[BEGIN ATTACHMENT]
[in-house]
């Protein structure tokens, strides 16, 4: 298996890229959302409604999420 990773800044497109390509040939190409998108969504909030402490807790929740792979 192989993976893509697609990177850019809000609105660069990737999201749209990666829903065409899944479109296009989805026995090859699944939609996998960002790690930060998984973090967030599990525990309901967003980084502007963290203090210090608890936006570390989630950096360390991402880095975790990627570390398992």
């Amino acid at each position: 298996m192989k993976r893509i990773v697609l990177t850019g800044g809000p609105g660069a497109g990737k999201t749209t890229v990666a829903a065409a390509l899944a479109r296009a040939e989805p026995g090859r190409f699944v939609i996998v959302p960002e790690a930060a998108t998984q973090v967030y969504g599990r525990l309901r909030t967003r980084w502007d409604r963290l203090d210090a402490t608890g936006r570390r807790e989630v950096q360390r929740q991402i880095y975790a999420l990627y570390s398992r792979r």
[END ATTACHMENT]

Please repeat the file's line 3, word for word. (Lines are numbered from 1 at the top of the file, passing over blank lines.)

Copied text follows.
């Amino acid at each position: 298996m192989k993976r893509i990773v697609l990177t850019g800044g809000p609105g660069a497109g990737k999201t749209t890229v990666a829903a065409a390509l899944a479109r296009a040939e989805p026995g090859r190409f699944v939609i996998v959302p960002e790690a930060a998108t998984q973090v967030y969504g599990r525990l309901r909030t967003r980084w502007d409604r963290l203090d210090a402490t608890g936006r570390r807790e989630v950096q360390r929740q991402i880095y975790a999420l990627y570390s398992r792979r």